There are a great many traditions linked to chestnuts, and with good reason: although we only think of them in autumn now, when the smell of roasted chestnuts fills the air, it wasn't always that way. Chestnuts were once a fundamental part of the local diet.
Chestnuts were a staple part of the Ticino diet in the olden days. Its flour was cheaper than wheat flour and whole chestnuts were served with vegetables, rice and meat. Chestnuts were found in soups, desserts, pretty much everywhere. Nonetheless, as they were easily damaged by mould and maggots, specific methods were needed to preserve the chestnuts for any extended period.
One of the most common conservation methods in Ticino was to dry them on a lattice. That is why our canton is still dotted with grà, little stone structures used to dry the chestnuts. The name “grà” comes from the lattice (graticcio in Italian) where the chestnuts were placed during the process, with a fireplace underneath made out of chestnut wood.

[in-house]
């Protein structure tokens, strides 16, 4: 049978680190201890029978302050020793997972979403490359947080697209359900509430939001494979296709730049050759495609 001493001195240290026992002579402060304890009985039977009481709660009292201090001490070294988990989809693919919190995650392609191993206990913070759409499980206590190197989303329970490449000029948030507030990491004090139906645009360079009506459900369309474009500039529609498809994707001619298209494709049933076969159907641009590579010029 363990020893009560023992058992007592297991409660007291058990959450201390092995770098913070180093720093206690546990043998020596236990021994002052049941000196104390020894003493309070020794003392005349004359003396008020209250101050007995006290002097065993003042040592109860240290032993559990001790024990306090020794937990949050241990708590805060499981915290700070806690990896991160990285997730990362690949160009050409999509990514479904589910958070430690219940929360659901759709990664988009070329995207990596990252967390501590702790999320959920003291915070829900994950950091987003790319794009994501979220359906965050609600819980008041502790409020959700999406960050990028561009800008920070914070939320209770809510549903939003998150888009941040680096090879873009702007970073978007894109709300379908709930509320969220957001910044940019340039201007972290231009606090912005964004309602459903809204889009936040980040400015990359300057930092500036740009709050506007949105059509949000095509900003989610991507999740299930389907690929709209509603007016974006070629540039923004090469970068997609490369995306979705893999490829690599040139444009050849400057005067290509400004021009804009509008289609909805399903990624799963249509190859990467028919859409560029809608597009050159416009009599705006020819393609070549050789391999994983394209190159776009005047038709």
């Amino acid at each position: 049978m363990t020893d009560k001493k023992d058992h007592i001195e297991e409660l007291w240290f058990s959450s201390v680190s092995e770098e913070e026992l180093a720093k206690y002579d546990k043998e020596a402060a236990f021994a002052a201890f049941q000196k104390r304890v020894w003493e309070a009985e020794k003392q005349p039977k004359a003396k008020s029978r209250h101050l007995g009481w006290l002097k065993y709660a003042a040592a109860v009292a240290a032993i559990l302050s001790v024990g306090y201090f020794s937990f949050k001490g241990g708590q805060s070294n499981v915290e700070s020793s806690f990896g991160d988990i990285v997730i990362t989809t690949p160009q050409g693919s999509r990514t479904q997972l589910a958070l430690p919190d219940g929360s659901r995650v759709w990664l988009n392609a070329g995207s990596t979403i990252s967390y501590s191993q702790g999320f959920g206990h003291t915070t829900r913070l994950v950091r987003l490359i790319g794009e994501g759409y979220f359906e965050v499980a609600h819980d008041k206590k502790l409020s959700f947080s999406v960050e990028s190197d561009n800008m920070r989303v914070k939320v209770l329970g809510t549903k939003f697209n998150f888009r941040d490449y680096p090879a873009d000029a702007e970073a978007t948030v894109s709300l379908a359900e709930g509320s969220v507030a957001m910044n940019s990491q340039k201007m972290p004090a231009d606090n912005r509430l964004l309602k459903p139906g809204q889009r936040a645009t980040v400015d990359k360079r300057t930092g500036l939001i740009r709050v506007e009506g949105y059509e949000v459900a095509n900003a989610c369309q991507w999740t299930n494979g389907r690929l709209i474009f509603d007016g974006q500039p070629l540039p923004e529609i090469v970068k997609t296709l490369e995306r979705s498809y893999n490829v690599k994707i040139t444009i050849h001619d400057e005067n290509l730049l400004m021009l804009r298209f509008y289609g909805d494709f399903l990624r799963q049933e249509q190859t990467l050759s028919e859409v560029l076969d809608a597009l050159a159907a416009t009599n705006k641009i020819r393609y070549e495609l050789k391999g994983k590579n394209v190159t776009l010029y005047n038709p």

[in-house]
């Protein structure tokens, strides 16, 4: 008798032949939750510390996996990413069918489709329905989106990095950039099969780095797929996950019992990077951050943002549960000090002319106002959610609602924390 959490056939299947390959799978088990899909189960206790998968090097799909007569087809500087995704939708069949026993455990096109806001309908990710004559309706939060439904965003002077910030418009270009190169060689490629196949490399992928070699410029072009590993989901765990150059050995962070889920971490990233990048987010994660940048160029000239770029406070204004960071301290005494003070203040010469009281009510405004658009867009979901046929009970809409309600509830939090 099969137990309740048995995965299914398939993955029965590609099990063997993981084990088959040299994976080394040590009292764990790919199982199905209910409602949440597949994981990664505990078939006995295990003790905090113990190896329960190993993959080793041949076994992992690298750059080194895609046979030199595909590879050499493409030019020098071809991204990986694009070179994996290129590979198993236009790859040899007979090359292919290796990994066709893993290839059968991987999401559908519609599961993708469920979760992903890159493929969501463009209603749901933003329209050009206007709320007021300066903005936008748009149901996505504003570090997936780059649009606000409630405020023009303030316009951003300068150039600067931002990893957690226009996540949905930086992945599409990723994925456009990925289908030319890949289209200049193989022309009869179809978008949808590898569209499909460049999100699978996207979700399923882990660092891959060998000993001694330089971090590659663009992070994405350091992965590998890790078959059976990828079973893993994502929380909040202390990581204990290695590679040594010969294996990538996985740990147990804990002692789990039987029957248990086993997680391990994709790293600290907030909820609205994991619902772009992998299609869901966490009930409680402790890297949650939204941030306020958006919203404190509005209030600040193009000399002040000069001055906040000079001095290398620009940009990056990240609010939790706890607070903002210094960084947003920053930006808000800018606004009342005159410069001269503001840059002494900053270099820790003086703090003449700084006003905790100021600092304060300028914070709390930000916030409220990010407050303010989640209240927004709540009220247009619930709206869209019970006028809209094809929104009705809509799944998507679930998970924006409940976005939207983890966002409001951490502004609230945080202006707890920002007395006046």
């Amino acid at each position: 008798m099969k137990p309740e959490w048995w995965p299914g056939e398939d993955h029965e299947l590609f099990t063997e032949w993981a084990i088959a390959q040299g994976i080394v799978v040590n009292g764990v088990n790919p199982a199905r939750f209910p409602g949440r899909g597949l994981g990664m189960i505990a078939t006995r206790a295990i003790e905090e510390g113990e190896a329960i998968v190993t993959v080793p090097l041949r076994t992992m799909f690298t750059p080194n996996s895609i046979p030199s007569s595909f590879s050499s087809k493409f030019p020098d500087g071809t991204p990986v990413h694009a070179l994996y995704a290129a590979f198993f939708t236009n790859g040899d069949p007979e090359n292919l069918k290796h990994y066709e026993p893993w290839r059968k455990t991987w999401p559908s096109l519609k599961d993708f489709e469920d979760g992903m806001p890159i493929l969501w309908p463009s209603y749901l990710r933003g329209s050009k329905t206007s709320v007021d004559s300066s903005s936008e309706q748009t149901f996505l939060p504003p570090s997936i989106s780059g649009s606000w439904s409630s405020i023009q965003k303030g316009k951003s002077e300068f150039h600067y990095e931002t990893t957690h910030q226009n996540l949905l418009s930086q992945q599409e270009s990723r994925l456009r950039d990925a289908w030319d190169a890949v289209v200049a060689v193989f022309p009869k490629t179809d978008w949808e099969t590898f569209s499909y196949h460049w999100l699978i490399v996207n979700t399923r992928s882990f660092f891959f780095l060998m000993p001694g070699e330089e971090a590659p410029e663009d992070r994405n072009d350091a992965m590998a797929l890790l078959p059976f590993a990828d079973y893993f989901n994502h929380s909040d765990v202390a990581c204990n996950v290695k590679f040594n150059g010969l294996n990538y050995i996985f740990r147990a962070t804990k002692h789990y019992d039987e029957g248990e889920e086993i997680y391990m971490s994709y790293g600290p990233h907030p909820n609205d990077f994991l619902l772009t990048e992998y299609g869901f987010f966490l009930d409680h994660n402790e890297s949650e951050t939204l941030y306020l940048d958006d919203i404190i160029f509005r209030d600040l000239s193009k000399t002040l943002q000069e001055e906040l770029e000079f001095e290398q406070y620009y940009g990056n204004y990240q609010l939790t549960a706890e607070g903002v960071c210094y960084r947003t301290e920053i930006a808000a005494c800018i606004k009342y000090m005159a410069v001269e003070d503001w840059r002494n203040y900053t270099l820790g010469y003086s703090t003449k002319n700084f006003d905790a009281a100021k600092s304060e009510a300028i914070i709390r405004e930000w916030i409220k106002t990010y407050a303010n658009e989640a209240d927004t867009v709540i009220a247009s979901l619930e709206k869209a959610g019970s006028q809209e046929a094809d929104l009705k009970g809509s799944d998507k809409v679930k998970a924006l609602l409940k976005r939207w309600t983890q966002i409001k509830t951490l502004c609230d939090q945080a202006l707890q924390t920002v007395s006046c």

After three weeks, the chestnuts are ready to be unloaded. They lose a third of their weight during the process as the water within them evaporates. The still warm chestnuts are then placed in long canvas sacks to be beaten. According to tradition, the sacks are beaten with pieces of wood to break the chestnut skins, a physically demanding exercise. This part is now entrusted to the schoolchildren.
Once they have been beaten, the chestnuts are placed in the “val” to separate them from the now powdered skins. The remains of the skins will be used the following year to cover the fire in the grà. The last part consists of polishing the chestnuts by hand, picking out the best ones – preserved whole for consumption – and leave the shattered ones to make flour. The unloading of the grà also provides an important opportunity to teach children more about the culture of the chestnut. During the unloading, the schoolchildren participate in the beating as well as learning about the history of the chestnut tradition and about Moghegno.